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US and China agree to place trade war on hold and work toward new agreement: report

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US Treasury Secretary Steven Mnuchin announced Sunday that the U.S. and China have agreed to place the trade war on hold. (Getty Images)

The U.S.-China trade war is on hold as the world's two largest economies have agreed to stop their tariff threats and work on a trade agreement, U.S. Treasury Secretary Steven Mnuchin said on Sunday.

When did this happen?

Mnuchin and Larry Kudlow, President Donald Trump’s top economic adviser, said the tariff was placed on hold by Chinese and American negotiators on Saturday, Reuters news reported.

"We are putting the trade war on hold. Right now, we have agreed to put the tariffs on hold while we try to execute the framework," Mnuchin said on "Fox News Sunday."

The two nations plan to continue talking about plans to allow China to “import more energy and agricultural commodities from the United States to close the $335 billion annual U.S. goods and services trade deficit with China,” the report stated.

During the first round of talks in Beijing this month, Washington demanded that China reduce its trade surplus by $200 billion, Reuters reported. No figure was cited for Saturday’s agreement.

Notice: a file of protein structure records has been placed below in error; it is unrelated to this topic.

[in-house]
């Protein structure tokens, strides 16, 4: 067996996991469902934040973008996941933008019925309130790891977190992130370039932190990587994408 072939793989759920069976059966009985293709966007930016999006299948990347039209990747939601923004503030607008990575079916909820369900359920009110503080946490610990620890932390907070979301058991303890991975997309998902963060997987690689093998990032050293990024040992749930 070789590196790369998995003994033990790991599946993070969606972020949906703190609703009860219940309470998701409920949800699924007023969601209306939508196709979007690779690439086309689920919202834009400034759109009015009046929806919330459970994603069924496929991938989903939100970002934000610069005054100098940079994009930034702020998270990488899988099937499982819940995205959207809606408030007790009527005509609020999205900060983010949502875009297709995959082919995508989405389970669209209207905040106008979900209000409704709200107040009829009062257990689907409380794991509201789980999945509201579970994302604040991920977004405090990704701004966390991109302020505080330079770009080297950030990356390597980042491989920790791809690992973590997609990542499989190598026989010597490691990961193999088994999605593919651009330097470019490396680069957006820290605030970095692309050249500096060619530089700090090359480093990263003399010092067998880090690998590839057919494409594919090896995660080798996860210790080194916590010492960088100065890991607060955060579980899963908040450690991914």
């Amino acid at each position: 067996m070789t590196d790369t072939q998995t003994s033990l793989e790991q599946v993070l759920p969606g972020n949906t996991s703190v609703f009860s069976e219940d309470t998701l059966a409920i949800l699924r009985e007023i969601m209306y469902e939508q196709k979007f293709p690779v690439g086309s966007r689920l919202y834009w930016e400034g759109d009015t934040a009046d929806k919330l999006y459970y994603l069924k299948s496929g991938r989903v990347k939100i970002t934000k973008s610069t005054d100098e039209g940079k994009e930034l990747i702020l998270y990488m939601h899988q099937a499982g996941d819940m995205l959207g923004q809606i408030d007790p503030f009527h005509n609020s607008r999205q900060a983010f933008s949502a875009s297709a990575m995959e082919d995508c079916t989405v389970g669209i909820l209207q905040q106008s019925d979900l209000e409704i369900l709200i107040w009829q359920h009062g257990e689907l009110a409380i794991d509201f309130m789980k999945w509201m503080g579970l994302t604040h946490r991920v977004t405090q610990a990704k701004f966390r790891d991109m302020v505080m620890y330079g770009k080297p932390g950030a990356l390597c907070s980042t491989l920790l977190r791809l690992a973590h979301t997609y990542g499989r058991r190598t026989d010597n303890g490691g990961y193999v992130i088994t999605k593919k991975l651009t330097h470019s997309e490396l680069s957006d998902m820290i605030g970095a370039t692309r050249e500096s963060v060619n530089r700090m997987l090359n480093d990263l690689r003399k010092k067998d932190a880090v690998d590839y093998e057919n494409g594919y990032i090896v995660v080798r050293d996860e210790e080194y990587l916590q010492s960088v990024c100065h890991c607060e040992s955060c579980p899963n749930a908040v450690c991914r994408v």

Kudlow said on the news broadcast that it is “too soon" to lock in the $200 billion figure. "The details will be down the road. These things are not so precise," he said.

Beijing has agreed to substantially reduce the U.S. trade deficit with China. Measures are expected to include “structural reforms, such as lowering tariffs and non-tariff barriers, that will allow the United States to export goods worth billions of dollars more,” Kudlow said Sunday.

President Donald Trump is feeling positive about the latest development, but no trade deal has been reached, Kudlow said.

"There's no agreement for a deal," Kudlow told ABC. "We never anticipated one. There's a communique between the two great countries, that's all. And in that communique, you can see where we're going next."

What's next?

According to Mnuchin, the U.S. expects to see an increase of between 35 percent and 40 percent in agricultural exports to China this year, along with a doubling of energy purchases within three to five years.

"We have specific targets. I am not going to publicly disclose what they are. They go industry by industry," Mnuchin said in published reports.

China’s state-run news agency, Xinhua, said the US-Chinese statement amounted to a vow “not to launch a trade war against each other."

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